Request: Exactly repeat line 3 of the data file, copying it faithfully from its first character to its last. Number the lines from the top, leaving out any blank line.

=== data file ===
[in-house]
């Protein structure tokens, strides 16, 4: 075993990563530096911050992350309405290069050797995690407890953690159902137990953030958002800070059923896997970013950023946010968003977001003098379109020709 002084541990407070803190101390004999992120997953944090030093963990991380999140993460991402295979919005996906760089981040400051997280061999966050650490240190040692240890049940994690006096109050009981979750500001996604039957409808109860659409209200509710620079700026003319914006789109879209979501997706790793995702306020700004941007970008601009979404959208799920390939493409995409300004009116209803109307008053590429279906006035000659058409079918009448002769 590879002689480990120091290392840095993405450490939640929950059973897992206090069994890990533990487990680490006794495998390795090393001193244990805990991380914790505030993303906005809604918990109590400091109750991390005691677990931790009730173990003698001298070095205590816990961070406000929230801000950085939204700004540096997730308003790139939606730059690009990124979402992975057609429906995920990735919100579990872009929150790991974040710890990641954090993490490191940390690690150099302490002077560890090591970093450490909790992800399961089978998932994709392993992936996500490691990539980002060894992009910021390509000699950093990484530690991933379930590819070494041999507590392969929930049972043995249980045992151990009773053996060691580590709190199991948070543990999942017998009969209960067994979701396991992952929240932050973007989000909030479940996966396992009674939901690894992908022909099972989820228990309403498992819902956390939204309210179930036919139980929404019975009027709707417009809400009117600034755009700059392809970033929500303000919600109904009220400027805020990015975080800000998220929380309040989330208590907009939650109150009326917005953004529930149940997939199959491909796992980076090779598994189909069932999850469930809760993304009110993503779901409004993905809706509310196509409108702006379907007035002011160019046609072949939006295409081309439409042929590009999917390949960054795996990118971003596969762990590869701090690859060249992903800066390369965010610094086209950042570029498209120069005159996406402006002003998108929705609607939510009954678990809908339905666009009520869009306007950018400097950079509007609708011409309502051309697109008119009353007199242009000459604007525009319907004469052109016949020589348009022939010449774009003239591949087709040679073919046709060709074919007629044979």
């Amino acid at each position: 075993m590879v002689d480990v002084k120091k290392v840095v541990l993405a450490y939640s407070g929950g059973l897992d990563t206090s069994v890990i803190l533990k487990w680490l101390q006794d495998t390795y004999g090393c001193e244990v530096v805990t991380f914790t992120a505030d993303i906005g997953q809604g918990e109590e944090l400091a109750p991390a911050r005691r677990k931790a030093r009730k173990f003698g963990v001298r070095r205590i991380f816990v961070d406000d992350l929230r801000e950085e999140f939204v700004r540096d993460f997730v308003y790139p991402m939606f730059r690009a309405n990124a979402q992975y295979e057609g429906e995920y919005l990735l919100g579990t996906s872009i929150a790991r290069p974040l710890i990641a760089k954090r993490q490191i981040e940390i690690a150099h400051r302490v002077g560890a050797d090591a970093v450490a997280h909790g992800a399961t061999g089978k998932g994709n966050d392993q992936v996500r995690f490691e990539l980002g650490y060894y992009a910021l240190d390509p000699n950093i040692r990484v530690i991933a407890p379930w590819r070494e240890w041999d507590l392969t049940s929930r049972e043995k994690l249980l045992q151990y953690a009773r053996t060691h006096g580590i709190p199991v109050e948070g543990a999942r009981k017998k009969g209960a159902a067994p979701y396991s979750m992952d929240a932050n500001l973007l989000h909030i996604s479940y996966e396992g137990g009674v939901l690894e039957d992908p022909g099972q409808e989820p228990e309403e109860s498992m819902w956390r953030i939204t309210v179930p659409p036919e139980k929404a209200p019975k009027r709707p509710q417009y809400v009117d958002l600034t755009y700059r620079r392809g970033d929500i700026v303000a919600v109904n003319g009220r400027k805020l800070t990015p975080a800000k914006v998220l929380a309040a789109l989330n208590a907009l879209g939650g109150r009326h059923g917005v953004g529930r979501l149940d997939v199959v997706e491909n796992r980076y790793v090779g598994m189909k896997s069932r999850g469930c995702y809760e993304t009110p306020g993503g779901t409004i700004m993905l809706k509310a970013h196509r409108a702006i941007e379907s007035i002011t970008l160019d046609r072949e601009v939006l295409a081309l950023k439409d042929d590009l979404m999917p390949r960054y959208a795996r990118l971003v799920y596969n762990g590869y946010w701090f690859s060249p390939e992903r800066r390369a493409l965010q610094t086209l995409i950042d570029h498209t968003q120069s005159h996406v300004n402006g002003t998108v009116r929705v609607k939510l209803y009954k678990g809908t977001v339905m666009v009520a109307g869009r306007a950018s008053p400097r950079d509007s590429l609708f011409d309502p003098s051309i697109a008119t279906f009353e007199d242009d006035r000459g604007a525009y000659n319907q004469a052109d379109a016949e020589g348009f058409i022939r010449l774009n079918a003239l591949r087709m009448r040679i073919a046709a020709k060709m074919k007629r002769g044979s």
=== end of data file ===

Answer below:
């Amino acid at each position: 075993m590879v002689d480990v002084k120091k290392v840095v541990l993405a450490y939640s407070g929950g059973l897992d990563t206090s069994v890990i803190l533990k487990w680490l101390q006794d495998t390795y004999g090393c001193e244990v530096v805990t991380f914790t992120a505030d993303i906005g997953q809604g918990e109590e944090l400091a109750p991390a911050r005691r677990k931790a030093r009730k173990f003698g963990v001298r070095r205590i991380f816990v961070d406000d992350l929230r801000e950085e999140f939204v700004r540096d993460f997730v308003y790139p991402m939606f730059r690009a309405n990124a979402q992975y295979e057609g429906e995920y919005l990735l919100g579990t996906s872009i929150a790991r290069p974040l710890i990641a760089k954090r993490q490191i981040e940390i690690a150099h400051r302490v002077g560890a050797d090591a970093v450490a997280h909790g992800a399961t061999g089978k998932g994709n966050d392993q992936v996500r995690f490691e990539l980002g650490y060894y992009a910021l240190d390509p000699n950093i040692r990484v530690i991933a407890p379930w590819r070494e240890w041999d507590l392969t049940s929930r049972e043995k994690l249980l045992q151990y953690a009773r053996t060691h006096g580590i709190p199991v109050e948070g543990a999942r009981k017998k009969g209960a159902a067994p979701y396991s979750m992952d929240a932050n500001l973007l989000h909030i996604s479940y996966e396992g137990g009674v939901l690894e039957d992908p022909g099972q409808e989820p228990e309403e109860s498992m819902w956390r953030i939204t309210v179930p659409p036919e139980k929404a209200p019975k009027r709707p509710q417009y809400v009117d958002l600034t755009y700059r620079r392809g970033d929500i700026v303000a919600v109904n003319g009220r400027k805020l800070t990015p975080a800000k914006v998220l929380a309040a789109l989330n208590a907009l879209g939650g109150r009326h059923g917005v953004g529930r979501l149940d997939v199959v997706e491909n796992r980076y790793v090779g598994m189909k896997s069932r999850g469930c995702y809760e993304t009110p306020g993503g779901t409004i700004m993905l809706k509310a970013h196509r409108a702006i941007e379907s007035i002011t970008l160019d046609r072949e601009v939006l295409a081309l950023k439409d042929d590009l979404m999917p390949r960054y959208a795996r990118l971003v799920y596969n762990g590869y946010w701090f690859s060249p390939e992903r800066r390369a493409l965010q610094t086209l995409i950042d570029h498209t968003q120069s005159h996406v300004n402006g002003t998108v009116r929705v609607k939510l209803y009954k678990g809908t977001v339905m666009v009520a109307g869009r306007a950018s008053p400097r950079d509007s590429l609708f011409d309502p003098s051309i697109a008119t279906f009353e007199d242009d006035r000459g604007a525009y000659n319907q004469a052109d379109a016949e020589g348009f058409i022939r010449l774009n079918a003239l591949r087709m009448r040679i073919a046709a020709k060709m074919k007629r002769g044979s």